If we survey the book of Romans, will we be able to decide what preaching the gospel entails? For example, does preaching the gospel involve informing men of God's wrath against the immoral, the rebellious and the disobedient? "For the wrath of God is revealed from heaven against all ungodliness and unrighteousness; because that which may be known of God is manifest in them, for God has shown it unto them" (Rom. 1:18-19). Paul provides a very troubling example of the immorality that characterized Roman society. "Wherefore God gave them up to uncleanness through the lusts of their own hearts, to dishonor their own bodies between themselves: who exchanged the truth of God for a lie, and worshipped and served the creature more than the Creator, who is blessed forever. For this cause God gave them up unto vile affections: for their women did change the natural use into that which is against nature: and likewise the men, leaving the natural use of the woman, burned in their lust one toward another; men with men working that which is unseemly, and receiving in themselves that recompense of their error which was meet" (Rom. 1:24-27). When I speak on the topics outlined in these verses—and I do and will continue to do so—am I preaching the gospel?
The culture surrounding the Lord's church in ancient Rome was saturated with prejudice and bigotry toward those who were different from most people in the population. Many of the Romans had no use for Jews or Christians or Barbarians. Paul made it plain that he intended to preach to all people, regardless of race or nationality or station in life (Rom. 1:14-16). He adds: "For there is no respect of persons with God" (Rom. 2:11). After arguing that God's plan for saving man is available to all, the apostle Paul stated very succinctly: "For there is no difference" (Rom. 3:22). Was Paul preaching against illegitimate discrimination? When I preach against discrimination based on race or on color or on national origin, am I preaching the gospel? Paul announced his intention to preach the gospel to the Roman Christians. If his preaching the gospel included speaking out against discrimination, when I do the same, am I preaching the gospel? Can I preach the whole counsel of God and fail to condemn prejudice or bigotry?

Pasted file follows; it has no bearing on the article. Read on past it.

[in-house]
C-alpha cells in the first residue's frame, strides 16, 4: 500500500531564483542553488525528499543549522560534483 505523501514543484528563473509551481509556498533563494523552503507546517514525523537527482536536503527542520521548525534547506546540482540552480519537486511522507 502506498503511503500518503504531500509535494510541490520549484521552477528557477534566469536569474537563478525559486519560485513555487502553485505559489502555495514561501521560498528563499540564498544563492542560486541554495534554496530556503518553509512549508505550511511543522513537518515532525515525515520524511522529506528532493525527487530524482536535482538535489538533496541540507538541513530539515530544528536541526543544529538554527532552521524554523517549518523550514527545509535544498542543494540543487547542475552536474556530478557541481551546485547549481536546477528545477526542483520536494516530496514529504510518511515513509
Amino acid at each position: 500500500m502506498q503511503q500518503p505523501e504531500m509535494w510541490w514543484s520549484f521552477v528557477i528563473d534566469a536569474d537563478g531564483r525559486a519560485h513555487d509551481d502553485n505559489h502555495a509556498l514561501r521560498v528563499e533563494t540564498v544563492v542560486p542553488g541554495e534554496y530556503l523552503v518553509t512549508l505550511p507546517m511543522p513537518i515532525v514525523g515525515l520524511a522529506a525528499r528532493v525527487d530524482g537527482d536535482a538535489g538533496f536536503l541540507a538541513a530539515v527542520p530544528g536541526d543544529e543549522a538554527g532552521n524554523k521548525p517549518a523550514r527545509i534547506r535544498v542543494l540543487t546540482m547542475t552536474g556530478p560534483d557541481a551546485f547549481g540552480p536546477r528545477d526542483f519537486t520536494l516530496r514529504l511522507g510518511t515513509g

There are preachers who believe I am not preaching the gospel when I emphasize the absolute necessity of obeying the Lord. For example, some Calvinists argue that man does nothing to receive the forgiveness of sins. God has already done it all. Paul had an entirely different view when he wrote the Roman letter. If obedience is not absolutely essential to our salvation, why does Paul demand obedience of those who would have God's approval? Did you know that Paul uses the expression, "obedience of faith" (Rom. 1:5; 16:26)? If our faith does not lead us to obey the Lord, is it not dead faith? "For as the body without the spirit is dead, so faith without works is dead also" (Jas. 2:26). Do you believe dead faith can save anyone? James declares: "Even so faith, if it has not works, is dead, being alone" (Jas. 2:17). A literal rendering of that verse is very sobering. "Even so faith, if it keeps on not having works, keeps on being dead, because it keeps on being alone."
Paul assured Christians that God "will render to every man according to his works" (Rom. 2:6). He warns those who do not obey the truth of their eternal destiny (Rom. 2:8-9). He then writes: "But glory, honor, and peace, to every man who works good, to the Jew first, and also to the Greek" (Rom. 2:10). Will glory, honor and peace be bestowed on those who fail to work good? If men will be blessed if they do not work good, Paul's language is meaningless. And did not the apostle Paul affirm: "Do you not know, that to whom you yield yourselves servants to obey, his servants you are to whom you obey, whether of sin unto death, or of obedience unto righteousness? But God be thanked, that you were the servants of sin, but you have obeyed from the heart that form of doctrine that was delivered to you" (Rom. 6:16-17). Paul wrote: "But they have not all obeyed the gospel. For Isaiah says, Lord, who has believed our report" (Rom. 10:16)? If we have to obey the gospel, we are not saved by grace alone through faith alone. According to Paul's second letter to the Thessalonians, God will take "vengeance on them who do not know God and do not obey the gospel" (2 Thess. 1:8).
Does obeying the gospel necessarily include being baptized in order to have our sins forgiven? If it does not, why did Paul write: "Do you not know, that so many of us as were baptized into Jesus Christ were baptized into this death" (Rom. 6:3)? I had an e-mail a few weeks ago that criticized me for teaching that baptism is essential for our salvation. His argument was: If we have to be baptized to be saved, that would mean that Christ's blood was not sufficient to take away our sins. On the contrary, Christ shed his blood in his death. When we are baptized into the death of Christ, we come into contact with the blood that cleanses us from all sin. The blood of Christ cleanses only those who believe in Christ and obey the Lord in baptism.